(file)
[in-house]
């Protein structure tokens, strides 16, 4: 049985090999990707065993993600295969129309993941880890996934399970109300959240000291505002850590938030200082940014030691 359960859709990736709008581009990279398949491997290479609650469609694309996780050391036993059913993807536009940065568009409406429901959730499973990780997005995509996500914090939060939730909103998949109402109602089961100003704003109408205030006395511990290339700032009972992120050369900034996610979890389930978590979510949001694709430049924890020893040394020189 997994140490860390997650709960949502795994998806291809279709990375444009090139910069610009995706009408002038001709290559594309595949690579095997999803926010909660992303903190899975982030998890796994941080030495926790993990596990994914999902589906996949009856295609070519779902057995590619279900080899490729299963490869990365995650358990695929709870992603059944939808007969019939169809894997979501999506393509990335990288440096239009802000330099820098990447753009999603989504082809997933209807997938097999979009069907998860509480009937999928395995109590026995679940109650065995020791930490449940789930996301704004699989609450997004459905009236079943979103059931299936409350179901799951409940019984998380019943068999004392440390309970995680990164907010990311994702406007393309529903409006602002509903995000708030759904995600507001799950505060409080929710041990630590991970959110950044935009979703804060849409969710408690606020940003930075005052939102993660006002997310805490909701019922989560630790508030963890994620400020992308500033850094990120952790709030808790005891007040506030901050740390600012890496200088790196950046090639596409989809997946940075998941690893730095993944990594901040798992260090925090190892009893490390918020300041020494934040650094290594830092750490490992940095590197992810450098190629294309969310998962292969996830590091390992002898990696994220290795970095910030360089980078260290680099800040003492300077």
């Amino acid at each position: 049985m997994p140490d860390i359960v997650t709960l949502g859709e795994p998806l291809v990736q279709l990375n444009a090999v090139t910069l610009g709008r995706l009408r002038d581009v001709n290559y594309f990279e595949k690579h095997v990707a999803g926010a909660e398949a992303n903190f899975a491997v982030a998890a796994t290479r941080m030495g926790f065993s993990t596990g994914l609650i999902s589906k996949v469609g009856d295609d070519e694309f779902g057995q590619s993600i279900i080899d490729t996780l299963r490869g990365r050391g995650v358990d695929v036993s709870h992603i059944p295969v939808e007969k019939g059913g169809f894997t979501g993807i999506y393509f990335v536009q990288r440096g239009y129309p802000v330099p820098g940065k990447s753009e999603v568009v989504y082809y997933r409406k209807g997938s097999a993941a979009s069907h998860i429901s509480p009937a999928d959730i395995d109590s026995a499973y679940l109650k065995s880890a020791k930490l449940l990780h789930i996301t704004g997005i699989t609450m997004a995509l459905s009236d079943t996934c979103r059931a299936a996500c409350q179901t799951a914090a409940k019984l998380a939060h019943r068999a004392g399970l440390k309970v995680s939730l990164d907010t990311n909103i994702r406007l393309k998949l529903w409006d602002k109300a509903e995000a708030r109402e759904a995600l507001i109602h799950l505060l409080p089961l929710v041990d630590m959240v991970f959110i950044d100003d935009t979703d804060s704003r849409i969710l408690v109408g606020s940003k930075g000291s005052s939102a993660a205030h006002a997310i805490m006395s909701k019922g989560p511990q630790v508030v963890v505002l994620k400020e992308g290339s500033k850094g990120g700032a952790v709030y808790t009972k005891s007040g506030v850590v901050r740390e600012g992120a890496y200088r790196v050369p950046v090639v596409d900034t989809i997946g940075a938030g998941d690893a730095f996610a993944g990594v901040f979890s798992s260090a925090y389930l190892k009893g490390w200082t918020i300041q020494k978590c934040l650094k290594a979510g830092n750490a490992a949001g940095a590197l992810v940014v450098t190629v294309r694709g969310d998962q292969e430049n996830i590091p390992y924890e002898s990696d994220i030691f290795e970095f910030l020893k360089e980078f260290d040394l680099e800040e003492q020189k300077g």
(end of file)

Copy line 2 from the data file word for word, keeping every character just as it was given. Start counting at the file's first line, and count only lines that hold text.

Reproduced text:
């Protein structure tokens, strides 16, 4: 049985090999990707065993993600295969129309993941880890996934399970109300959240000291505002850590938030200082940014030691 359960859709990736709008581009990279398949491997290479609650469609694309996780050391036993059913993807536009940065568009409406429901959730499973990780997005995509996500914090939060939730909103998949109402109602089961100003704003109408205030006395511990290339700032009972992120050369900034996610979890389930978590979510949001694709430049924890020893040394020189 997994140490860390997650709960949502795994998806291809279709990375444009090139910069610009995706009408002038001709290559594309595949690579095997999803926010909660992303903190899975982030998890796994941080030495926790993990596990994914999902589906996949009856295609070519779902057995590619279900080899490729299963490869990365995650358990695929709870992603059944939808007969019939169809894997979501999506393509990335990288440096239009802000330099820098990447753009999603989504082809997933209807997938097999979009069907998860509480009937999928395995109590026995679940109650065995020791930490449940789930996301704004699989609450997004459905009236079943979103059931299936409350179901799951409940019984998380019943068999004392440390309970995680990164907010990311994702406007393309529903409006602002509903995000708030759904995600507001799950505060409080929710041990630590991970959110950044935009979703804060849409969710408690606020940003930075005052939102993660006002997310805490909701019922989560630790508030963890994620400020992308500033850094990120952790709030808790005891007040506030901050740390600012890496200088790196950046090639596409989809997946940075998941690893730095993944990594901040798992260090925090190892009893490390918020300041020494934040650094290594830092750490490992940095590197992810450098190629294309969310998962292969996830590091390992002898990696994220290795970095910030360089980078260290680099800040003492300077």